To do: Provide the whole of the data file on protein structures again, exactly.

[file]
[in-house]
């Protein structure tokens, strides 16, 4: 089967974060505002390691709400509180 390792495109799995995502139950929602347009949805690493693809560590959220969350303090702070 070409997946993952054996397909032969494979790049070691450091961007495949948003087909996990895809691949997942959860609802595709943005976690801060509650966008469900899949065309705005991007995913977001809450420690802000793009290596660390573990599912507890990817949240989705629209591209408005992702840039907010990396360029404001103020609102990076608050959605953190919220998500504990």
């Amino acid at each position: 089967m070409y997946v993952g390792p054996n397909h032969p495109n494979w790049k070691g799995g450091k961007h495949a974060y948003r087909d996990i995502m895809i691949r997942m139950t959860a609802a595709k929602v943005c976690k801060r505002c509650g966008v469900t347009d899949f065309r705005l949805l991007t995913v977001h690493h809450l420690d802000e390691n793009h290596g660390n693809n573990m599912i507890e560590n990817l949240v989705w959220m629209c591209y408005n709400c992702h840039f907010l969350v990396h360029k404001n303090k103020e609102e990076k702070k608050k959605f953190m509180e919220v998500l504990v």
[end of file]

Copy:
[in-house]
């Protein structure tokens, strides 16, 4: 089967974060505002390691709400509180 390792495109799995995502139950929602347009949805690493693809560590959220969350303090702070 070409997946993952054996397909032969494979790049070691450091961007495949948003087909996990895809691949997942959860609802595709943005976690801060509650966008469900899949065309705005991007995913977001809450420690802000793009290596660390573990599912507890990817949240989705629209591209408005992702840039907010990396360029404001103020609102990076608050959605953190919220998500504990």
């Amino acid at each position: 089967m070409y997946v993952g390792p054996n397909h032969p495109n494979w790049k070691g799995g450091k961007h495949a974060y948003r087909d996990i995502m895809i691949r997942m139950t959860a609802a595709k929602v943005c976690k801060r505002c509650g966008v469900t347009d899949f065309r705005l949805l991007t995913v977001h690493h809450l420690d802000e390691n793009h290596g660390n693809n573990m599912i507890e560590n990817l949240v989705w959220m629209c591209y408005n709400c992702h840039f907010l969350v990396h360029k404001n303090k103020e609102e990076k702070k608050k959605f953190m509180e919220v998500l504990v």